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Something Nice about Austrian Economics

Austrian Economists

I know, I know: I haven't been terribly kind to Austrian economics on this blog, or rather, I have been positively unkind to certain sorts of Austrian economists, and especially to Late Pleistocene types who insist, on a-priori grounds (and against all sorts of evidence to the contrary) that fractional reserve banking can't work well, or wouldn't survive in a free market, or is inherently fraudulent. But before you scold me again about my bad attitude, try trying to talk some sense into this bunch over a span of several decades, and then see if you're still so inclined.

It's also true that I no longer consider myself an "Austrian" economist, and that I haven't done so for decades. I could list a dozen reasons why, starting with the shivers I get whenever I imagine being mistaken for a Homo-Austriapatheticus*, or some other sort of paleo-Austrian, and my aversion to even the slightest whiff of "enthusiasm," to use that term as Hume did. I'm convinced, furthermore, that the world would be better off if half of everything written containing the phrase "Austrian economics," excepting works pertaining to the history of economic thought, had never been written, and if the rest had omitted the phrase. This last observation isn't really as damning as it seems since, would that I could, I'd consign about two-thirds of all other academic writings on economics to oblivion. Still, I can't blame my Austrian friends for wondering whether I have anything nice to say about their school of thought.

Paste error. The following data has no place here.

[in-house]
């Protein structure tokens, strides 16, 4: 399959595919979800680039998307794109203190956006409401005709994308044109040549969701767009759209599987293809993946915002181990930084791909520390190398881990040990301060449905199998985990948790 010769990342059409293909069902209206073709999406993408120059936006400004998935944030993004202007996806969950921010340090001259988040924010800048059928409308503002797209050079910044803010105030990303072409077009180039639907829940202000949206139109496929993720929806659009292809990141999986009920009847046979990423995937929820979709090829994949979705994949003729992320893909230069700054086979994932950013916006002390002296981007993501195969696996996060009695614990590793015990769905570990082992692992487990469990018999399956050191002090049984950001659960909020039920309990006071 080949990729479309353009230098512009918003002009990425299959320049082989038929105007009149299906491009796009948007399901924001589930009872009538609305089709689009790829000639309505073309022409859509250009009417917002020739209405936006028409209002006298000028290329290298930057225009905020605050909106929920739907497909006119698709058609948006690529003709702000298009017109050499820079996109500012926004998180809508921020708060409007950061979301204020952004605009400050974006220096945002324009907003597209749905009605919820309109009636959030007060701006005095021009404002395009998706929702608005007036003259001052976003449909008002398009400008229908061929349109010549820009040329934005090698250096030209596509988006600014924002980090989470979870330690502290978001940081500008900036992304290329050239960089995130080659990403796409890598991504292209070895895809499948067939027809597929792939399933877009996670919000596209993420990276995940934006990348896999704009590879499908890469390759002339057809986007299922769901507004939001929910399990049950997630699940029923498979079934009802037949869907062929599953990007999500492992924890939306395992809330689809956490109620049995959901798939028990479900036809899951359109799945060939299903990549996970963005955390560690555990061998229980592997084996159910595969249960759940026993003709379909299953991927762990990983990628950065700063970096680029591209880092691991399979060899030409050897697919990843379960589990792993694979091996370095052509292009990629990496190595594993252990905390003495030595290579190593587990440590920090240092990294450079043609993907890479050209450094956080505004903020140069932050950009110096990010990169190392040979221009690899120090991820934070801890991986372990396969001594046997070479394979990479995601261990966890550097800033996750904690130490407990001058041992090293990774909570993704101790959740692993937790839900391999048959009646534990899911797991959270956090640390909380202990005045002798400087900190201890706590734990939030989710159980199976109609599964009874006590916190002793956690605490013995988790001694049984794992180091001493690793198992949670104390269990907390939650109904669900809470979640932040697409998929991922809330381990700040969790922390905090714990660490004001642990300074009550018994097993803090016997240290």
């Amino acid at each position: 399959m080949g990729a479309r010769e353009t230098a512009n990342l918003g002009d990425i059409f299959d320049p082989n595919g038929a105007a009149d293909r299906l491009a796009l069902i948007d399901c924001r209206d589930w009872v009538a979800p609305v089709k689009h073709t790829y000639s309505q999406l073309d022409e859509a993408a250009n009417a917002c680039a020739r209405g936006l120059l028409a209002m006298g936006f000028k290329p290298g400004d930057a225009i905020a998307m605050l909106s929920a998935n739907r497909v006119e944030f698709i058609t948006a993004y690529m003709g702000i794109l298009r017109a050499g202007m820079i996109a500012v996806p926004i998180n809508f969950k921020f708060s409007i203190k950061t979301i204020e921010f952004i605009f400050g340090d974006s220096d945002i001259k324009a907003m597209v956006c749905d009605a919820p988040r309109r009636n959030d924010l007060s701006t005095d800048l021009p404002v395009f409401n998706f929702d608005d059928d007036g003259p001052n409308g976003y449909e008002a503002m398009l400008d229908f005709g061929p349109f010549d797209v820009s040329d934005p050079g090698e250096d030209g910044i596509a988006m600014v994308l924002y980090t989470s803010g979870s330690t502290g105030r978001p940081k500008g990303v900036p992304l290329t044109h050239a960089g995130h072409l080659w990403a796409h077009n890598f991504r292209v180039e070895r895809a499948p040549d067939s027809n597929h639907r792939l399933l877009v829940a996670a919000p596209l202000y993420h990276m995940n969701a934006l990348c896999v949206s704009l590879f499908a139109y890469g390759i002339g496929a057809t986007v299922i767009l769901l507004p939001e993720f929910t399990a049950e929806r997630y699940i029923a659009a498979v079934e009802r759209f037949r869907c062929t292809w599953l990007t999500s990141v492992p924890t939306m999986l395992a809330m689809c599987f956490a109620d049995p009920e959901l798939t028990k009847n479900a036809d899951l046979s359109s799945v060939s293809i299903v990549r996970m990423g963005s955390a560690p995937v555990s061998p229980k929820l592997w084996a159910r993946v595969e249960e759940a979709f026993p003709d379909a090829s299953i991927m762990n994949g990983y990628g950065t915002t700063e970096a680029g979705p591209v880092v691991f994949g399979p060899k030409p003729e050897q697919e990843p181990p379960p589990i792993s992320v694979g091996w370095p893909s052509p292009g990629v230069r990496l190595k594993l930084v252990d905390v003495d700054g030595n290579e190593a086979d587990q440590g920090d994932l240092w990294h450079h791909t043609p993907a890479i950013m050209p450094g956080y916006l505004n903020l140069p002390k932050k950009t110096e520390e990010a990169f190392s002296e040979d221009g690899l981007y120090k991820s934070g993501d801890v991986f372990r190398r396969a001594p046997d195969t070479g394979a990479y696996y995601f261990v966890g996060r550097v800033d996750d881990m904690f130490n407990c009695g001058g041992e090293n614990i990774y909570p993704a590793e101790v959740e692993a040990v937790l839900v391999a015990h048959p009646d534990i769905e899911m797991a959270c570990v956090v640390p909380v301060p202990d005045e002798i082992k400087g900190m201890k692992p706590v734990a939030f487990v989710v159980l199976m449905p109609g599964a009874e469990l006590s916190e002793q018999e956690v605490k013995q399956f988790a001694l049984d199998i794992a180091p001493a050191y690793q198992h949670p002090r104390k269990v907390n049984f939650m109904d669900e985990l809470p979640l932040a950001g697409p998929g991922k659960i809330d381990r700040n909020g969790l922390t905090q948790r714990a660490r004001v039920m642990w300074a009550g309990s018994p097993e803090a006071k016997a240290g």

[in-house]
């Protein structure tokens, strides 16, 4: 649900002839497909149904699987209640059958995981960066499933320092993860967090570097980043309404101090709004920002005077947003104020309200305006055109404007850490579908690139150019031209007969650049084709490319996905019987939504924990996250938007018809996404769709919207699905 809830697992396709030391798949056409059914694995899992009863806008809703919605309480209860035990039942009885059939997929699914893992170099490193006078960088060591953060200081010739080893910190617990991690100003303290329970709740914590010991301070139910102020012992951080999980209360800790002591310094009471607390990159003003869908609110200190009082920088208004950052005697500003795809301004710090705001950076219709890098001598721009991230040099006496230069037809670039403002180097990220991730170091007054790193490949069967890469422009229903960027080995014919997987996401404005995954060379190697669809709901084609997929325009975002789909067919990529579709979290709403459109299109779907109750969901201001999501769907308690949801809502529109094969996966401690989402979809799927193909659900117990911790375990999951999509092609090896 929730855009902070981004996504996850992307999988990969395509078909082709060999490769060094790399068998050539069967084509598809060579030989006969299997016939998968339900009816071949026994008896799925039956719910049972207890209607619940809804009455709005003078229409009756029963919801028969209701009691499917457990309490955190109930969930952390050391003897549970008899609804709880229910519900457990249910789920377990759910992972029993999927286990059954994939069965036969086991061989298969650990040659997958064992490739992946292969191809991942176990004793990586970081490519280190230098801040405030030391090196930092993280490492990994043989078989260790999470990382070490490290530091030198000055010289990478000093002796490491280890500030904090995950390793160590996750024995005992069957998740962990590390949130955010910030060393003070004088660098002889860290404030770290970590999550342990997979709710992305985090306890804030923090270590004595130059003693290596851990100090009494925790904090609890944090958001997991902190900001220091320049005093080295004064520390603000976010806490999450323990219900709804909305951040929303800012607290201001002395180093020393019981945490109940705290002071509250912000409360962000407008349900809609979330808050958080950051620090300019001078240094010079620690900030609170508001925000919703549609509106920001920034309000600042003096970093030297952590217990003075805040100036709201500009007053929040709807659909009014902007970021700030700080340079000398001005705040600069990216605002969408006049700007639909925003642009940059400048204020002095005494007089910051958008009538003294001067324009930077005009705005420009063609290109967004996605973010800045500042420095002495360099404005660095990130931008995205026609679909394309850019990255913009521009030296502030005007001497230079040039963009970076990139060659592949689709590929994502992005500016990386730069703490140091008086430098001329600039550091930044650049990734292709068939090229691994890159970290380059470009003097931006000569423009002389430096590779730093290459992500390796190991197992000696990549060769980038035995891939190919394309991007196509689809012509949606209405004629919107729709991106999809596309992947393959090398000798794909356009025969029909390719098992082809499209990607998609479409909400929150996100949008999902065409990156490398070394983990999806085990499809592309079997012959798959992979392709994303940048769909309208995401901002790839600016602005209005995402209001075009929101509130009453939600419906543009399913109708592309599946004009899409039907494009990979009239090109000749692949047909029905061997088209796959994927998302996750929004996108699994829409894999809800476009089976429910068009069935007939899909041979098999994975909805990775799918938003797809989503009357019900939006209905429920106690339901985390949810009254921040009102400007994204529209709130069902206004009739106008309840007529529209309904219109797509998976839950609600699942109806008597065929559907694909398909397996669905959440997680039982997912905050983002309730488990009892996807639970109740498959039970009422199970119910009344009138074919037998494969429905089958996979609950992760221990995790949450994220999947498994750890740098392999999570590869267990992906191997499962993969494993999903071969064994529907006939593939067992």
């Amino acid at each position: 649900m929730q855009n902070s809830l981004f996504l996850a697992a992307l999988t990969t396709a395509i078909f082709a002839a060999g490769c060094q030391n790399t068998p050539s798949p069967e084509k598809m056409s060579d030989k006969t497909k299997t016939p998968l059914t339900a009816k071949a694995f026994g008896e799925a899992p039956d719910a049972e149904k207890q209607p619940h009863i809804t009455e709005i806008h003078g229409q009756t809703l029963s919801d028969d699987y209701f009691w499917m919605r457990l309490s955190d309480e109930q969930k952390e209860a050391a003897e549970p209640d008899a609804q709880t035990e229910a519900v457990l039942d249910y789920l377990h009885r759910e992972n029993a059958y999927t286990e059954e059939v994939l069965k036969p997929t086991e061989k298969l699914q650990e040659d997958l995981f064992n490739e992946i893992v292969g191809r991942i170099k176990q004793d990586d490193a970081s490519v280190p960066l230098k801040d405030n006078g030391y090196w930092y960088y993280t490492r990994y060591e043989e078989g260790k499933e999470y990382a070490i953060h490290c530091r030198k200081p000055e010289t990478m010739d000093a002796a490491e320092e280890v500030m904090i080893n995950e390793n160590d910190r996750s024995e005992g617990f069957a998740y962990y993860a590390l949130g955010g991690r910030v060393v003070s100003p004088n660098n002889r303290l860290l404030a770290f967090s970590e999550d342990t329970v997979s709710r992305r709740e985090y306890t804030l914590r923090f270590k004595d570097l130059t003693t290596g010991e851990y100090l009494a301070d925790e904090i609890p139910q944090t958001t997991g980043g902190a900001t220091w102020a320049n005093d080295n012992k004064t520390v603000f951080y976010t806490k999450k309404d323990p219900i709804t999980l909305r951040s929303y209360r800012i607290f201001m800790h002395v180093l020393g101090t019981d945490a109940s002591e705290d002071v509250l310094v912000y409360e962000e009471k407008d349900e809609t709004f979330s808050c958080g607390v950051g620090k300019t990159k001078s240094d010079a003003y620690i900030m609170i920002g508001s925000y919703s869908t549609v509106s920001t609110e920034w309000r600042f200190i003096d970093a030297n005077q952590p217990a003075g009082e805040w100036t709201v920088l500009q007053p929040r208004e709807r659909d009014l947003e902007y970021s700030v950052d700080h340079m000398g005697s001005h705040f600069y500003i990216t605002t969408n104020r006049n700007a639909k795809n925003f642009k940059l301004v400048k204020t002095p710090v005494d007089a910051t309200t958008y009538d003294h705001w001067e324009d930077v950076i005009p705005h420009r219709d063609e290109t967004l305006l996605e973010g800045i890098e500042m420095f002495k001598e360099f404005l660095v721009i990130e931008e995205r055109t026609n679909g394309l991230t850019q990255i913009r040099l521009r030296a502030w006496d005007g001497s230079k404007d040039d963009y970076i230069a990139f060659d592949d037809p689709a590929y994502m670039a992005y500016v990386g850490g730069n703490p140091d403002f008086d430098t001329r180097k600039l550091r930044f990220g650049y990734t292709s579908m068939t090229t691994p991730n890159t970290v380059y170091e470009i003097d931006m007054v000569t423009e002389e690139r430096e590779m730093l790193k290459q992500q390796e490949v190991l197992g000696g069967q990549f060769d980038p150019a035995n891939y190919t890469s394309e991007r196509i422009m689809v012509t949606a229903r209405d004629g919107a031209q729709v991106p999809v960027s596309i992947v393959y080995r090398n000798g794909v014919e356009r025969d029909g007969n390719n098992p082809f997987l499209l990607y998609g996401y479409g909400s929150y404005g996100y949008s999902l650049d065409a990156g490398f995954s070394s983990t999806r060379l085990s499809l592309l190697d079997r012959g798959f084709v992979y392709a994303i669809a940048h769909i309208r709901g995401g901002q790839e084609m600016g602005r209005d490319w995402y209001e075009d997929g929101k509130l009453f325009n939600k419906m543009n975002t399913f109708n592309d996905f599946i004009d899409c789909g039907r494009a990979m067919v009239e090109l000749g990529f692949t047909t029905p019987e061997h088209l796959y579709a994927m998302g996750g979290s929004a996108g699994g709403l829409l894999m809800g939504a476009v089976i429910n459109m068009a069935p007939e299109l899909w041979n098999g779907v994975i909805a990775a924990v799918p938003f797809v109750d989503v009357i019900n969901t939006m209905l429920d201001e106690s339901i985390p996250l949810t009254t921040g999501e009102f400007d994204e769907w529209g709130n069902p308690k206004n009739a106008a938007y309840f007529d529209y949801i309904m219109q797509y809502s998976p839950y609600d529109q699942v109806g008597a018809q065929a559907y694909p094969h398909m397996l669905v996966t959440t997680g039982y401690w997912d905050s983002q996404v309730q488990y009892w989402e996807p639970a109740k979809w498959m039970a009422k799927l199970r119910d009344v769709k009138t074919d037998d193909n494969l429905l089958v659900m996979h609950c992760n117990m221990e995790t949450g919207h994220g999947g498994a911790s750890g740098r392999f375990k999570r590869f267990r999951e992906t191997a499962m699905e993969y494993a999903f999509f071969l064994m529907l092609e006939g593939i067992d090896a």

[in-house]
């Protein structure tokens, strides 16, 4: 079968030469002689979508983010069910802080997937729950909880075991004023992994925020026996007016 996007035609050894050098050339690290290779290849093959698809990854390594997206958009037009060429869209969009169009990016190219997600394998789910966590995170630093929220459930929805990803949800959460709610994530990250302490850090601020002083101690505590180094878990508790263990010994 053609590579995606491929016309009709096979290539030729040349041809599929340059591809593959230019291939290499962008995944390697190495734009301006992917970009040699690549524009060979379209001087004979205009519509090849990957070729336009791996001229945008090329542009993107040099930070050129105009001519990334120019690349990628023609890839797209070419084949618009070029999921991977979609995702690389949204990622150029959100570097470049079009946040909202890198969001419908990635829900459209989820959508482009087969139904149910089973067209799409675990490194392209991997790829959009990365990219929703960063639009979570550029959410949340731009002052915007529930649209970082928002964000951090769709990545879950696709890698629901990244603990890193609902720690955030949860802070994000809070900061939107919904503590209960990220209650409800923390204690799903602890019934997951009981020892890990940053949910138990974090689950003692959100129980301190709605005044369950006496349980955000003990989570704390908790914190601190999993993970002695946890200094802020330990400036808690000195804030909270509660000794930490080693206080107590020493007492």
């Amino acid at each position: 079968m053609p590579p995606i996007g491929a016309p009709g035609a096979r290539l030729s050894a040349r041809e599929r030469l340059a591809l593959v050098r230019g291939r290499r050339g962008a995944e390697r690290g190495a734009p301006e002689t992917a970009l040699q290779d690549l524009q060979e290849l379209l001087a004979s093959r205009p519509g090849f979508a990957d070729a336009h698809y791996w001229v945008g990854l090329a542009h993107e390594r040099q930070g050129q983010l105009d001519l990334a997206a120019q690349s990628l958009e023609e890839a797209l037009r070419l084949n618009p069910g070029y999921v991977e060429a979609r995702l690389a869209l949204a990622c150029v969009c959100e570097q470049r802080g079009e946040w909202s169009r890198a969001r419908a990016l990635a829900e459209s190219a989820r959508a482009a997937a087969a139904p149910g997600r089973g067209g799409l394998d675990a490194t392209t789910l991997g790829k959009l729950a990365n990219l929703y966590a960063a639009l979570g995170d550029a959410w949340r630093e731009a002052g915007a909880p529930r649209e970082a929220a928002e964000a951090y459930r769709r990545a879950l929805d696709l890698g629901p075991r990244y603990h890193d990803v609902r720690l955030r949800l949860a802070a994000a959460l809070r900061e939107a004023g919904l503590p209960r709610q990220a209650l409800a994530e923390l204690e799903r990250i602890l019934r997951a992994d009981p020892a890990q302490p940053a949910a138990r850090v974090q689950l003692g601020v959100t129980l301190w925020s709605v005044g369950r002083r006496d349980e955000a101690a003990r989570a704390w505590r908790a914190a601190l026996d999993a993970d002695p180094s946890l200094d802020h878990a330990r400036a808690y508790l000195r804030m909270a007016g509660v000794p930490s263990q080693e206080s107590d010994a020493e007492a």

Which brings me to my purpose, which is to put my criticisms of Austrian economics into their proper perspective and, in doing so, to blow a raspberry or two at those other economists who pride themselves in their smug contempt for "Austrian economics," and who, in displaying that contempt, can't be troubled to distinguish the blatherings of the pre-Neolithic crowd from the enduring contributions of the School's leading lights.

I can think of no better way to proceed than to harken back to the time of my own first exposure to those leading lights. It was back in 1980, when I was supposed to be earning a Master's degree in Resource Economics at the University of Rhode Island. I say "supposed to" because, after a few months in that program, I was pretty much fed-up with it. I'd imagined that resource economics, and marine resource economics in particular (which is what URI specialized in) would be a great way to combine my two interests, which were economics and marine biology. Think "Adam Smith with an aqua-lung" and you get the idea. But nothing doing: the economics of the program, far from resembling anything Smith had to say, consisted mainly of one Hamiltonian after another. Nor did I go scuba diving, or head off to sea, as I'd done often enough as an undergrad. Hell, I didn't even get to wade around a friggin' fishpond, as I'd done the summer before in Auburn, Alabama.  Instead I diverted myself by swimming a mile or more every morning at Charlestown Beach, and by working my way through the economics section of URI's library.

Actually it wasn't the whole economics section so much as the HG part that held my interest. During 1980, as you may know, the CPI inflation rate reached its highest post-WWII level, just shy of 15 percent, and was seldom below 13 percent. The big economics question was why; and that question concerning what real prices were up to interested me a heckuva lot more than any professorial prattle about "shadow" prices could.